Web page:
We (itgroove) have held back a bit on implementing SBS 2011 Essentials for any of our customers while we waited on some of the dust to settle around Office 365. Now that 365 has proven itself to be a worthy offering we have started talking up SBS Essentials to those of our clients that might be a fit.
For those of you that may be wondering about the differences between SBS Essentials and the “regular” SBS there is a good matrix from Microsoft that describes the differences in detail, it is available here. For those that just want the “nitty griity” the big difference between Essentials and regular SBS is Exchange and SharePoint; both are missing from Essentials as the idea is you bring both up inside Office 365. Regular SBS includes both as “on premise” installations. Essentials also limits the user count to a maximum of 25 whereas regular SBS can scale to 75 users.
Essentials also offers a “premium” add-on, just like regular SBS, that provides a second Server 2008 R2 license as well as a SQLserver 2008 R2 license in order to provide a home for “line of business” applications. And while I haven’t actually tried, I see no reason why you could not have a second DC as part of an Essentials domain, just like you can with any other SBS domain.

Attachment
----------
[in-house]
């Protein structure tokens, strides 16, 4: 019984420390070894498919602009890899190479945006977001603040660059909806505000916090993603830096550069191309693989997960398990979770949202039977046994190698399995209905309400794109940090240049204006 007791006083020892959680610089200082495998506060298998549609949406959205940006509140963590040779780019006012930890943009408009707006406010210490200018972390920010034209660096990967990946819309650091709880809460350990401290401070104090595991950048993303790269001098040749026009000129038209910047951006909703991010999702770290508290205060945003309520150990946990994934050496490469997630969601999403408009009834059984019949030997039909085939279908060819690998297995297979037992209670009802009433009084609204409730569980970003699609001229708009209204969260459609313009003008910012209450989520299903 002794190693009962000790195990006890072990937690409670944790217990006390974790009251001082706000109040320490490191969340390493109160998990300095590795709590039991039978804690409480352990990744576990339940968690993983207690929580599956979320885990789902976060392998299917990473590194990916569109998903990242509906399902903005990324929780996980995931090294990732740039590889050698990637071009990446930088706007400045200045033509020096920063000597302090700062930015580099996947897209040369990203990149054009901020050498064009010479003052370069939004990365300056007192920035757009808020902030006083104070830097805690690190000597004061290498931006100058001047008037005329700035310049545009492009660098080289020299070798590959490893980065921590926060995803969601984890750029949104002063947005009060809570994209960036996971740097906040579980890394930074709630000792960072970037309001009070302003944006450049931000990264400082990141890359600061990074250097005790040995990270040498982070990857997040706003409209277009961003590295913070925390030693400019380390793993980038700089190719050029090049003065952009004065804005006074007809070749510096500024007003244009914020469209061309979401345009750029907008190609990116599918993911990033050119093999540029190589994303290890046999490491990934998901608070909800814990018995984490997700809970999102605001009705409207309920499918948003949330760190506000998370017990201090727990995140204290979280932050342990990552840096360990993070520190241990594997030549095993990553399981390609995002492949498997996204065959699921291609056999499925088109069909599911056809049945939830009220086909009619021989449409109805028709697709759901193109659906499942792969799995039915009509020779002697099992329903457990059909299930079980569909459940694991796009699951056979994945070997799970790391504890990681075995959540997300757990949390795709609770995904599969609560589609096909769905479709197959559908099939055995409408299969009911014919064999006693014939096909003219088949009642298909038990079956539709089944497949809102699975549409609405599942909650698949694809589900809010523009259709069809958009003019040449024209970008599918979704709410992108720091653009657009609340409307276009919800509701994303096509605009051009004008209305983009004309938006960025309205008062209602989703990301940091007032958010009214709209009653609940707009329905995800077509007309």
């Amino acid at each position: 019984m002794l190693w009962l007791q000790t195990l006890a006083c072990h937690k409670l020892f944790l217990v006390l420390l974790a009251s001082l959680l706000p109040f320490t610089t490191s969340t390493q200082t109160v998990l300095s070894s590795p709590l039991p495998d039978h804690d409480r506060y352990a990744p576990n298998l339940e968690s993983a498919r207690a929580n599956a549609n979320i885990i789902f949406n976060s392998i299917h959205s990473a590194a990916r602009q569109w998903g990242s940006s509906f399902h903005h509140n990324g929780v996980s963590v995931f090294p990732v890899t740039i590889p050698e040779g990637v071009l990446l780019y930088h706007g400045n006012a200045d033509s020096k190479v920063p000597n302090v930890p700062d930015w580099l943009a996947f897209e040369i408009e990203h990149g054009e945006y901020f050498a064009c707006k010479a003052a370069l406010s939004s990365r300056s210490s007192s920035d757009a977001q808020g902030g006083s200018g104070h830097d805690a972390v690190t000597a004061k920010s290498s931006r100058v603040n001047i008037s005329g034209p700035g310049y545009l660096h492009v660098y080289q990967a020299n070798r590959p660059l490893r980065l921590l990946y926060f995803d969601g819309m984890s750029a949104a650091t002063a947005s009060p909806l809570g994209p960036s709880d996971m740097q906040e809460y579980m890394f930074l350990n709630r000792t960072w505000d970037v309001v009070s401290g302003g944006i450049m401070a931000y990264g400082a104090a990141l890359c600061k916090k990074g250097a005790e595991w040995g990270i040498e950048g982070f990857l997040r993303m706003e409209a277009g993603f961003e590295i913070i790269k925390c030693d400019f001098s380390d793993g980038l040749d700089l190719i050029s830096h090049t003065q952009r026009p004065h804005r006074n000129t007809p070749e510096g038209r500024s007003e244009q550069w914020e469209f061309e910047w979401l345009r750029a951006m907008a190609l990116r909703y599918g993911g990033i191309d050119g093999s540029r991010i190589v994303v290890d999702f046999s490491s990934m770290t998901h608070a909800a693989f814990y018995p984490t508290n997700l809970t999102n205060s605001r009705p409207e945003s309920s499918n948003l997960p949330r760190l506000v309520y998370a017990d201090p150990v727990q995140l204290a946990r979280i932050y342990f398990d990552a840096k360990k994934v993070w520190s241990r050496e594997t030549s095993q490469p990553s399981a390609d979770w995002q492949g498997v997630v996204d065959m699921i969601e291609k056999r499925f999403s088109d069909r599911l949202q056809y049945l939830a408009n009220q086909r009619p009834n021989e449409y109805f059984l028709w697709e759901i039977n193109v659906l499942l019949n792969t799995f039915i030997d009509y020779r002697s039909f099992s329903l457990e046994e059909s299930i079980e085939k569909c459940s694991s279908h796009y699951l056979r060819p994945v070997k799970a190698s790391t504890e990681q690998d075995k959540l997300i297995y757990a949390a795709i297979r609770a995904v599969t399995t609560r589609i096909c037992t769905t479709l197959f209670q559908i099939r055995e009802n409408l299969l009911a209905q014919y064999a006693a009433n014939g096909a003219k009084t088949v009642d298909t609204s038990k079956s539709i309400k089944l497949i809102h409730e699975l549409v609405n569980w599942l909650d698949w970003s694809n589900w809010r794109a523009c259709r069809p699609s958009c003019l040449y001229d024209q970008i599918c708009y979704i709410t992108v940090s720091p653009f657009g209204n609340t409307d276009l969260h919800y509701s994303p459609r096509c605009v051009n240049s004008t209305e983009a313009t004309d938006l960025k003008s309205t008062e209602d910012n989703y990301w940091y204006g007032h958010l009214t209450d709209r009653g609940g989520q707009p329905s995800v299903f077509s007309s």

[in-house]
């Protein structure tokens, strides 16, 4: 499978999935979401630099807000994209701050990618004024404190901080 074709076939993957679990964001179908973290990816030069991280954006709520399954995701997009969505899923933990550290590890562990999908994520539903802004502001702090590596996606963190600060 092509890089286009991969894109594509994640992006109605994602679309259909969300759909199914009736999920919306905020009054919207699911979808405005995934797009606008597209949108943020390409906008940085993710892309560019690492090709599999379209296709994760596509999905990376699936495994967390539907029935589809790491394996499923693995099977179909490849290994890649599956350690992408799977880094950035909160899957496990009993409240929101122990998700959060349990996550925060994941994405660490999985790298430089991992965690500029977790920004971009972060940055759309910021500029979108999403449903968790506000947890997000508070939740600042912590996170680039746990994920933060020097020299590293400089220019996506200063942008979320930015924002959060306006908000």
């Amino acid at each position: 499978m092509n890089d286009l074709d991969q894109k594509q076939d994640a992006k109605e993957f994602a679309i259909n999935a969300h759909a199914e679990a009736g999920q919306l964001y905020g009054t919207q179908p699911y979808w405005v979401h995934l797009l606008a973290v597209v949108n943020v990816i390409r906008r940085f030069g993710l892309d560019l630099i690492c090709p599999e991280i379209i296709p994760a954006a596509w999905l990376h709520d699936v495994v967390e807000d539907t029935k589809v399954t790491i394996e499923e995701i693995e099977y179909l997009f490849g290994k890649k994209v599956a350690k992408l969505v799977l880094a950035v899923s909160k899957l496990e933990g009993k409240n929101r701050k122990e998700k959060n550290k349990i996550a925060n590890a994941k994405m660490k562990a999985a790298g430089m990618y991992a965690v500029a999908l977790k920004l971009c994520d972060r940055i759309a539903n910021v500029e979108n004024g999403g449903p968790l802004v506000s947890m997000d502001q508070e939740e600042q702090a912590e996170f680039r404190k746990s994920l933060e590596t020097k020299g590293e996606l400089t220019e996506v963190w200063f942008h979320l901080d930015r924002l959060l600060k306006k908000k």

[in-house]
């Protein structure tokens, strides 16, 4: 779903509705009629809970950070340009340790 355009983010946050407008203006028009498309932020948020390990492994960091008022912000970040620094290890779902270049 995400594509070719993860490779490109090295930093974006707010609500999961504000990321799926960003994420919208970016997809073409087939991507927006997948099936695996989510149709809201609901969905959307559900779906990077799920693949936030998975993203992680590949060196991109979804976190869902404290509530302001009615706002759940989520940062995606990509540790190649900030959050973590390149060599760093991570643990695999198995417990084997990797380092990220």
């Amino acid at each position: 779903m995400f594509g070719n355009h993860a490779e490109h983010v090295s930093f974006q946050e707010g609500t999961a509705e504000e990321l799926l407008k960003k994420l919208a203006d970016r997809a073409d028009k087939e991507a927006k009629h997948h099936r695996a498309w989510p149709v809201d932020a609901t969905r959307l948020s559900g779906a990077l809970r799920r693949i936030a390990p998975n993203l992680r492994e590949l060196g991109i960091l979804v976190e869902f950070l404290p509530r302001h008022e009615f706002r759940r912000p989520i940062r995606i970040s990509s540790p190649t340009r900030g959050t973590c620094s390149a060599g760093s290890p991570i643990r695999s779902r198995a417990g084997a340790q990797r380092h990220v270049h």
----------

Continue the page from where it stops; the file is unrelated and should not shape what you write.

If you have ever used Windows Home Server then Essentials will probably feel pretty familiar as there are some distinct similarities between the two products. The management dashboard provided feels very similar to that of Windows Home Server with the appropriate “polishing” to make it more “corporate” than “home. Like regular SBS, Essentials provides some nice web-based remote access tools (RWA) as well as a suite of tools to make it easy to manage the server as well as the domain client machines.
Essentials big claim to fame is the management integration tool that allows you to “integrate” the Essentials server and domain with the Office 365-based Exchange and SharePoint. I am going to be digging into this tool and will blog more about it as we are all a bit leery of Microsoft’s claims about the tool’s effectiveness (other integration tools between 365 apps and on-premise AD’s have been less than stellar in their operation). If it all works as claimed then the combination of a “lite” version of SBS with Office 365 should make for a compelling piece of technology for smaller shops.
Stay tuned for more about both SBS Essentials and Office 365.